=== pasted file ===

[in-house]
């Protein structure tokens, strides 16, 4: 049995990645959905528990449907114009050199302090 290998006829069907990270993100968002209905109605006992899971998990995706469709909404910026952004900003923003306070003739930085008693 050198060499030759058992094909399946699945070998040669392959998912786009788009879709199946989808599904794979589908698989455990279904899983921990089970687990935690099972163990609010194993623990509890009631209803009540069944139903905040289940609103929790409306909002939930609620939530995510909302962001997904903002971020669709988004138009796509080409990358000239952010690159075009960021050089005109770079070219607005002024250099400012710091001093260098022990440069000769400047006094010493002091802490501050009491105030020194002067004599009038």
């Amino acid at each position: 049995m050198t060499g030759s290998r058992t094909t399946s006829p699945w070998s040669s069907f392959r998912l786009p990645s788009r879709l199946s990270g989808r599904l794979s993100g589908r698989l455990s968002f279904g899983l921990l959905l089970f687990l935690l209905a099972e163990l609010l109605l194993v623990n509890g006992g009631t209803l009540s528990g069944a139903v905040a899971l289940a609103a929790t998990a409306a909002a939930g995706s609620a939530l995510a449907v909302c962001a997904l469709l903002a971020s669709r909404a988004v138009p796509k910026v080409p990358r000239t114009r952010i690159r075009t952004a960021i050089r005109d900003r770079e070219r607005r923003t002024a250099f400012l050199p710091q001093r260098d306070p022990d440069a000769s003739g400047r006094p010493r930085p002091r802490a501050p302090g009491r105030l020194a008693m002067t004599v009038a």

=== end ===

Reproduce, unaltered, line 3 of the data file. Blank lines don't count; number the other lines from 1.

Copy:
């Amino acid at each position: 049995m050198t060499g030759s290998r058992t094909t399946s006829p699945w070998s040669s069907f392959r998912l786009p990645s788009r879709l199946s990270g989808r599904l794979s993100g589908r698989l455990s968002f279904g899983l921990l959905l089970f687990l935690l209905a099972e163990l609010l109605l194993v623990n509890g006992g009631t209803l009540s528990g069944a139903v905040a899971l289940a609103a929790t998990a409306a909002a939930g995706s609620a939530l995510a449907v909302c962001a997904l469709l903002a971020s669709r909404a988004v138009p796509k910026v080409p990358r000239t114009r952010i690159r075009t952004a960021i050089r005109d900003r770079e070219r607005r923003t002024a250099f400012l050199p710091q001093r260098d306070p022990d440069a000769s003739g400047r006094p010493r930085p002091r802490a501050p302090g009491r105030l020194a008693m002067t004599v009038a």